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Hogan Lovells Successfully Advises Stansted Airport in Securing the End of Economic Regulation

26 March 2014

26 March 2014 - Hogan Lovells has achieved an important victory for Stansted Airport, securing the end of economic regulation at the airport.

The Civil Airport Authority (CAA) published a decision on 25 March 2014 confirming that Stansted does not have substantial market power in relation to its cargo services, and therefore will not be subject to an economic regulation licence from April 2014.  This follows a decision on 10 January 2014, in which the CAA confirmed that Stansted's passenger business would not be subject to economic regulation.

The CAA's decisions in relation to Stansted's passenger and cargo businesses follow a two year review, and means that Stansted now has the freedom and opportunity to drive competition in the market.  Both Heathrow and Gatwick will continue to be subject to regulation until at least 2019.

As one of the first market power assessments to be made under the Civil Aviation Act 2012, the case involved complex competition and public law issues.  A cross-discipline team at Hogan Lovells, incorporating leading individuals within Hogan Lovells' specialist competition law and public law and policy teams, worked closely with Stansted's legal and regulatory teams to achieve this outcome.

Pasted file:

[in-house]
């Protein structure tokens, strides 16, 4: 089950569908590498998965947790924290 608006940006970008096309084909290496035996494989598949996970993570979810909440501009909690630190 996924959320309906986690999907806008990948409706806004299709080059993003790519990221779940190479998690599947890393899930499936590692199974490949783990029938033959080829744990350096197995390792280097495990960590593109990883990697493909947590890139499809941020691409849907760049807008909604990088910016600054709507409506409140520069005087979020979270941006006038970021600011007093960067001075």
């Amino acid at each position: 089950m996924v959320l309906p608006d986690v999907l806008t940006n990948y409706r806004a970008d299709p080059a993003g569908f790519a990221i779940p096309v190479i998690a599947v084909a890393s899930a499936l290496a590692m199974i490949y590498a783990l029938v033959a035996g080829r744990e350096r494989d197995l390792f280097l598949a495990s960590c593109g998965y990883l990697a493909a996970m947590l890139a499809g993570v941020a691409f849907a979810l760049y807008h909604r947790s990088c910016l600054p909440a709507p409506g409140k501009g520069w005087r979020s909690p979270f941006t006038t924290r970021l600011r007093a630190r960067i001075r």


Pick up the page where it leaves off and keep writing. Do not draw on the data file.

Public law and policy partner Charles Brasted comments:

"The CAA's decision shows that active and focused engagement can persuade regulators such as the CAA to take a dynamic view across a range of relevant factors.  That included, in this case, the important changes to the commercial direction of Stansted following its acquisition by Manchester Airports Group plc."

Competition partner Christopher Hutton comments:

"The decision brings 25 years of economic regulation of Stansted's cargo and passenger businesses to an end.  This reflects a welcome recognition of the competitive position of Stansted, and is great news for Stansted and all of its users."

UK regional managing partner Susan Bright comments:

"This significant victory in the uncharted waters of a new regulatory regime demonstrates the power of a closely-coordinated and comprehensive engagement strategy drawing together the combined business, competition law and public law and policy expertise of both our client and Hogan Lovells. It has been a great team effort."

The team at Hogan Lovells was led by Susan Bright and included competition partner Christopher Hutton (assisted by senior associate Thomas Smith), and partner Charles Brasted (assisted by associate Julia Marlow) from Hogan Lovells' public law and policy team.  The team at Stansted included Tim Hawkins, Graeme Ferguson and Heidi Smith.

 
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